A trip into the part of the Amazon that's known as the Biodiversity Capital of Peru is about as magical as you would imagine it to be.
TAMBOPATA NATIONAL RESERVE, Peru – The adventure began in a garden decorated with rare butterflies, a welcome area close to the small airport where we were to await passage down the Amazon.
Butterflies whose wings looked like Art Deco masterpieces fluttered beautifully. Others resting amid the foliage near the narrow boat docked alongside us. We motored silently through gray waters, the green muddy banks hiding crocodiles and panthers. The engine cut, and we drifted for a while.
I looked at the faces of my fellow passengers. A young lawyer tapped on her Blackberry. "I love your gold sneakers," she said. "Perfect jungle gear."
About an hour downstream on the Madre de Dios River, we were greeted by guides in khaki outfits. Hot chocolate was served in a pavilion where we were introduced to the wilderness that surrounded us. Specimens sat lifeless in glass cases. Tarantulas hiding in the trees outside were illuminated by bright torches. We made our way in the dusk, clambering across stepping stones through the grass to the huts dotted along the river bank.
It was the time of day when electricity is shut off for a few hours at Reserva Amazónica, the eco lodge that also serves as a research center for Inkaterra, the pioneering Peruvian eco-tourism company founded by Jose Koechlin, an entrepreneur who claimed this part of the rain forest in the 1970s when there was nothing here. Mr. Koechlin expected to find thousands of hidden tribes. He found nothing but scores of new species which have been uncovered throughout years of research.
Today the accommodation is much more luxurious than it was back then. It was easily the most romantic place I have ever stayed.
I climbed a handful of steps into my home for a few nights, a beautiful hut half protected by wooden walls and half laid bare to nature with netting for cover. A rocking chair beckoned up front. Two small beds were covered in simple white linen and mosquito nets. The shower was surrounded by a natural wooden cubicle. Such a simple and warm interior with sweet touches like bottles of citronella repellent for mosquitoes and tissues tied in natural bundles with a piece of string.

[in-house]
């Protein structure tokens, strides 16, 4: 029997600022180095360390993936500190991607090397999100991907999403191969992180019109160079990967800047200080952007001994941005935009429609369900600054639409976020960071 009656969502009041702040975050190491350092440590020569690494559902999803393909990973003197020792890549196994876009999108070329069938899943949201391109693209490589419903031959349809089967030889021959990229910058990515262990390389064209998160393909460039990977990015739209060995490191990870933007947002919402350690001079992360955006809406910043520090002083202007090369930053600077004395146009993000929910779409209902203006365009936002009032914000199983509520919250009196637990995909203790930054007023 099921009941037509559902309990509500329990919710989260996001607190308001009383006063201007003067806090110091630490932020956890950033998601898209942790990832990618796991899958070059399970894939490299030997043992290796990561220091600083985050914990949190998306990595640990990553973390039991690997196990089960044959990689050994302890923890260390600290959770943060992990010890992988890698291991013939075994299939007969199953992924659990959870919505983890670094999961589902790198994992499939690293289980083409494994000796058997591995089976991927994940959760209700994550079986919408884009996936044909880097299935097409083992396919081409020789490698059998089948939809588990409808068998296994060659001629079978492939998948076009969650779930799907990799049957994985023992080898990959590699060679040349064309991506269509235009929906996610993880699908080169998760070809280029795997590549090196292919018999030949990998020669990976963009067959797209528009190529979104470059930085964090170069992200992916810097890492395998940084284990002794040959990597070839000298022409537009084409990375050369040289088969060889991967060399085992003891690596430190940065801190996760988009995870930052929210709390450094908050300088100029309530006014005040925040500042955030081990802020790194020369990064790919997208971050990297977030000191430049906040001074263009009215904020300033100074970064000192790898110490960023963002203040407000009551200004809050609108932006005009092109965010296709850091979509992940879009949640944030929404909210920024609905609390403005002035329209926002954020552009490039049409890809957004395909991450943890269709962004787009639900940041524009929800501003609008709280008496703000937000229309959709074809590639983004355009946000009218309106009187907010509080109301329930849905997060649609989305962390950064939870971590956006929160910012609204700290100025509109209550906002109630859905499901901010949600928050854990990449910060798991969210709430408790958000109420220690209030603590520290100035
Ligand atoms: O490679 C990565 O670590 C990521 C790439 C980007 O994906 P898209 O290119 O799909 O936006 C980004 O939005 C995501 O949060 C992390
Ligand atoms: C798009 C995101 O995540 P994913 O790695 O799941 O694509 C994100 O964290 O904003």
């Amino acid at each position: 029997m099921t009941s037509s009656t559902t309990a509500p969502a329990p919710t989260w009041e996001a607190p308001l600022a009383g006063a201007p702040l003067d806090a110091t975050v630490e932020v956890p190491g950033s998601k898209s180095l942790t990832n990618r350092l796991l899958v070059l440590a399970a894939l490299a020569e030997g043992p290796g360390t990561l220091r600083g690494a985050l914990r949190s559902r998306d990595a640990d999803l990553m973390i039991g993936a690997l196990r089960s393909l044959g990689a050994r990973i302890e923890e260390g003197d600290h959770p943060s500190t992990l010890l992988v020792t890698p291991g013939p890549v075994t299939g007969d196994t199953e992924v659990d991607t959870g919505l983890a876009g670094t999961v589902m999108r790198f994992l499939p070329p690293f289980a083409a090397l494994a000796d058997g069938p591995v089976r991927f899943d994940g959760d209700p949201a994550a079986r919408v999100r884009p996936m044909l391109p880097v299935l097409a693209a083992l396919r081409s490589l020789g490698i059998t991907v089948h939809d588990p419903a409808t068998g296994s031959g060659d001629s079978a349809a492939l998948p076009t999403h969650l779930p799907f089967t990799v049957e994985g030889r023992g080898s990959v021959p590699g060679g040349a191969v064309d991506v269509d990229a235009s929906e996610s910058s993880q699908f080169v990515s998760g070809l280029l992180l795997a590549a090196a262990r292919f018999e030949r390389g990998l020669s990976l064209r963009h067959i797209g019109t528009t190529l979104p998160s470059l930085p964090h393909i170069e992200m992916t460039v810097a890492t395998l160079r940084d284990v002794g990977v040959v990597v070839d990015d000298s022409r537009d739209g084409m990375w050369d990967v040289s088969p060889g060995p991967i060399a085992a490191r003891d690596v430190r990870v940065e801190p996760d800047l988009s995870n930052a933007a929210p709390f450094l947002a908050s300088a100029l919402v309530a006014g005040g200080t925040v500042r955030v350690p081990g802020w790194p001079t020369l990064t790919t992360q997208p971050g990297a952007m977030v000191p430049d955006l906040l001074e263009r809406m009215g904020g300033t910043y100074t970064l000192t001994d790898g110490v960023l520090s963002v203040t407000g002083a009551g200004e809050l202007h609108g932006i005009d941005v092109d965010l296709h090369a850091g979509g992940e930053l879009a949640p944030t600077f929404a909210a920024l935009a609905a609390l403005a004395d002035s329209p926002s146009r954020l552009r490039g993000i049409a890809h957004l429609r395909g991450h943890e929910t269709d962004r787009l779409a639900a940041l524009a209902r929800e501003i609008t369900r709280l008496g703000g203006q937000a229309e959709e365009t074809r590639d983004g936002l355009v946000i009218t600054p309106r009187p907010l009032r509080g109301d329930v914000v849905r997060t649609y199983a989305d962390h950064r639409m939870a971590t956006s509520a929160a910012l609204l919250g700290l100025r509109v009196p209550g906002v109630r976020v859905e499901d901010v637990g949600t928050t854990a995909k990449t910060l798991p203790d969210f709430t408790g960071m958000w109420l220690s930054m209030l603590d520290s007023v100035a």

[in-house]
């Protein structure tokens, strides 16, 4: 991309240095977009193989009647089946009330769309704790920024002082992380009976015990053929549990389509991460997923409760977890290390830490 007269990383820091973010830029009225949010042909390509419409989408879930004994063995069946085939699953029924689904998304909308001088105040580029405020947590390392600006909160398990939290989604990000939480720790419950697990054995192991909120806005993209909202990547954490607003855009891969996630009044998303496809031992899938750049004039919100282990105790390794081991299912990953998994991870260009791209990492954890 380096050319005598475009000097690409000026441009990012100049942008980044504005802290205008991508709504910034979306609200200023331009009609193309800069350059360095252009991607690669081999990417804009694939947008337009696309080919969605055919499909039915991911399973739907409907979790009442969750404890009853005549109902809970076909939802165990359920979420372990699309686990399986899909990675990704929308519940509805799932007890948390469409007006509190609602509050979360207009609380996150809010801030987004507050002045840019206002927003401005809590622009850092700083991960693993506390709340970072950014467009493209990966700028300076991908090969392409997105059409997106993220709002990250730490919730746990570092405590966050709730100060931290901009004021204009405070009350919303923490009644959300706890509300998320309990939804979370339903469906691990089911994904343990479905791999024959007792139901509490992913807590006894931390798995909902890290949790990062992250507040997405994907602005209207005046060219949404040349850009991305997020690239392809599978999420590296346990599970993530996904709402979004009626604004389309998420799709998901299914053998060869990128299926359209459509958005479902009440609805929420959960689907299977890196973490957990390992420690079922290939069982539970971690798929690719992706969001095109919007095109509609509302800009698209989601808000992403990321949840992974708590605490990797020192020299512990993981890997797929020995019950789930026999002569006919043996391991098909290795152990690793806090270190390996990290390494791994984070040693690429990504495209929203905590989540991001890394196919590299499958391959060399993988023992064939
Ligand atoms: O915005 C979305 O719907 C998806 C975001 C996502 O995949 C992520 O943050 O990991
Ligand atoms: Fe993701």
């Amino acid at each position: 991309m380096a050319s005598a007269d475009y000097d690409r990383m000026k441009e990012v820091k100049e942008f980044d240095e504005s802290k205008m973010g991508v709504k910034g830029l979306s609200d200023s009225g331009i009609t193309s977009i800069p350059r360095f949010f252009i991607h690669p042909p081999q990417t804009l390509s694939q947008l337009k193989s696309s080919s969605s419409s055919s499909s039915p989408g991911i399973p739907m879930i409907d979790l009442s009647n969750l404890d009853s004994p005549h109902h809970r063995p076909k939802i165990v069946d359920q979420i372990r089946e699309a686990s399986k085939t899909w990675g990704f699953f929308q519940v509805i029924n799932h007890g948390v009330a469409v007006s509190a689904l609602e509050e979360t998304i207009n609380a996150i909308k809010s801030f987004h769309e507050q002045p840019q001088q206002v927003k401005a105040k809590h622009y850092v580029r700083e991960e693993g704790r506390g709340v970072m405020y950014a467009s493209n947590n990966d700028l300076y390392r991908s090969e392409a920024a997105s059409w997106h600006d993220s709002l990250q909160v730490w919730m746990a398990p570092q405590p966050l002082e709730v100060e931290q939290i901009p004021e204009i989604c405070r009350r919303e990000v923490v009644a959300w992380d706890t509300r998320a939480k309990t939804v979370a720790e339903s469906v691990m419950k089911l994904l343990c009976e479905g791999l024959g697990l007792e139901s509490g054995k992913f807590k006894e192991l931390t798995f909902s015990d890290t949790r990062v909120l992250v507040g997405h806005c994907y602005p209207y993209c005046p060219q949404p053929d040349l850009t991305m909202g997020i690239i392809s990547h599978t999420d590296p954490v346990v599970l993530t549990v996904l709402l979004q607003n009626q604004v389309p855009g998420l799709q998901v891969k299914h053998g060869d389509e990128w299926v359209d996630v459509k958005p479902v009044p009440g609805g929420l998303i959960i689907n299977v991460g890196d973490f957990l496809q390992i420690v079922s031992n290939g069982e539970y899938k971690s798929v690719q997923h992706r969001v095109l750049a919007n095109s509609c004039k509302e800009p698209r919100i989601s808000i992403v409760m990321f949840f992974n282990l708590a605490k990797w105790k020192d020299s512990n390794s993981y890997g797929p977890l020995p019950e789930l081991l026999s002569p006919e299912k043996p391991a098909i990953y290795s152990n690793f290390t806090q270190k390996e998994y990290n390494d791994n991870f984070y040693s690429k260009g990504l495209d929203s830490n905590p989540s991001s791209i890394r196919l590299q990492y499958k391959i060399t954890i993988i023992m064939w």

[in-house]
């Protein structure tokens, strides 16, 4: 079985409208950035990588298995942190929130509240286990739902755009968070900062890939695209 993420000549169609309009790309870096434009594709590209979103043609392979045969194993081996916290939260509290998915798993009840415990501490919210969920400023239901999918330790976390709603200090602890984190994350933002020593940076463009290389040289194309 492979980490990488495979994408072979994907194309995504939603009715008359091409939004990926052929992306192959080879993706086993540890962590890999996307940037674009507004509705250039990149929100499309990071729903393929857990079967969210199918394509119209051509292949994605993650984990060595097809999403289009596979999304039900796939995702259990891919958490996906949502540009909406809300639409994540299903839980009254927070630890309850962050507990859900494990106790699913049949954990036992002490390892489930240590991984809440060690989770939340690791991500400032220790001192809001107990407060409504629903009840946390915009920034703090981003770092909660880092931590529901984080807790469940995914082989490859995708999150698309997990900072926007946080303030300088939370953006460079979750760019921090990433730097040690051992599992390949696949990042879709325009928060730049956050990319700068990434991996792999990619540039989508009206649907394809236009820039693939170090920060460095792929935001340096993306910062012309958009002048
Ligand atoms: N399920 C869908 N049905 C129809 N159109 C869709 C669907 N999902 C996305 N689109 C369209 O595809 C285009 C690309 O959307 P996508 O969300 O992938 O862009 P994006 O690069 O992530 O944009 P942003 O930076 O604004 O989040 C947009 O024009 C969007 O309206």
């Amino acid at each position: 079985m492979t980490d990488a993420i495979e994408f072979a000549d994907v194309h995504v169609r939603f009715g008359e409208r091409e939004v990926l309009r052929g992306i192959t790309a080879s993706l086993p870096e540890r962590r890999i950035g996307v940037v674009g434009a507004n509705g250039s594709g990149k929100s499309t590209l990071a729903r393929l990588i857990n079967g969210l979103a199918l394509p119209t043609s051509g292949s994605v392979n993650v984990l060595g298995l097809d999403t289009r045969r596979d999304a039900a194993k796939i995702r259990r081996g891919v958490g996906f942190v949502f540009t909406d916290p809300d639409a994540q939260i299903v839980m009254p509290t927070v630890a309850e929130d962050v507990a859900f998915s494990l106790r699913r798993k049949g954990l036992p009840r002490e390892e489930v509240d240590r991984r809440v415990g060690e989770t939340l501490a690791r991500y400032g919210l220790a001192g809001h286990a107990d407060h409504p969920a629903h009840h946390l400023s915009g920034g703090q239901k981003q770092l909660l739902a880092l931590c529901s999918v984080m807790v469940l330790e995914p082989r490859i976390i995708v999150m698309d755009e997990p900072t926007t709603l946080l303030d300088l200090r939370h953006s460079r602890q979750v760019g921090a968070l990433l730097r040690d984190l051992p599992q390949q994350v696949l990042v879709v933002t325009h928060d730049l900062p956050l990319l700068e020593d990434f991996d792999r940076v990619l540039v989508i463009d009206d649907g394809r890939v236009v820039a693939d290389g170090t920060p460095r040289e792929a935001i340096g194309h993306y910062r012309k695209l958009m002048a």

I watched the river with a lamp lighting the interior, then wandered to the main building, a vast wooden pavilion where freshly picked tea was served in a handmade bag that rested in the water by way of a stick the size of a toothpick.
Around a small table eating plantains and other local dishes were relative strangers brought together by adventure. We exchanged long-buried stories about our childhoods in Mexico, England, America, Denmark.
Except for the twitches of nature, the camp was near silent before bedtime. I slept the sleep of the dead and awoke the next morning ready for more.
We walked through the rain forest with guides pointing out medicinal herbs and rare plants, sticking close together in the damp forest, ever watchful. After lunch, we took a tour on a boat and learned about remedies and saw the local birds that are believed to cure certain ailments perched around the lake in the trees.
Walking back to base camp, the guides listened to the sounds of nature filling the skies. They knew which birds were circling up above. A tour by night took us back down the river hunting for wild, white crocodile-like creatures, our faces peering over the side of the boat into the dark water.
We took a boat the next morning to a new camp and were greeted with tales of recent panther sightings. The wilderness for us remained a breathtaking backdrop. We felt like pioneers.
When I think back to the lodge in the jungle, the beautiful hut, the ghostly environment far from the hustle and bustle of the world, it would be hard to think of a more romantic spot. I dream of my return.
PLAN YOUR TRIP
FLY: You'll take three planes to get to Reserva Amazónica, which is located alongside the Tambopata National Reserve. This part of southern Peru is known as the Biodiversity Capital of Peru. You'll fly first to Lima, then to Cusco, the Colonial city that is also the gateway for trips to Machu Picchu, and then to Puerto Maldonado. From there, it's a 45-minute boat ride along the Madre de Dios River to the lodge.
1. Pack wellies and rain gear, insect repellent, and casual clothes that can be easily layered. You can get the chocolate in Peru.
2. They don't have a gym, so bring your own yoga mat if you want to brag to friends back home that you did downward dog on the Amazon.
3. Bag as many citronella oil kits and tissues and toileteries as you can. They are so beautifully done.
4. Do not swim. Do not touch the tarantulas without supervision.
5. Bring the love of your life and hole up in one of the huts for as long as possible, if not forever.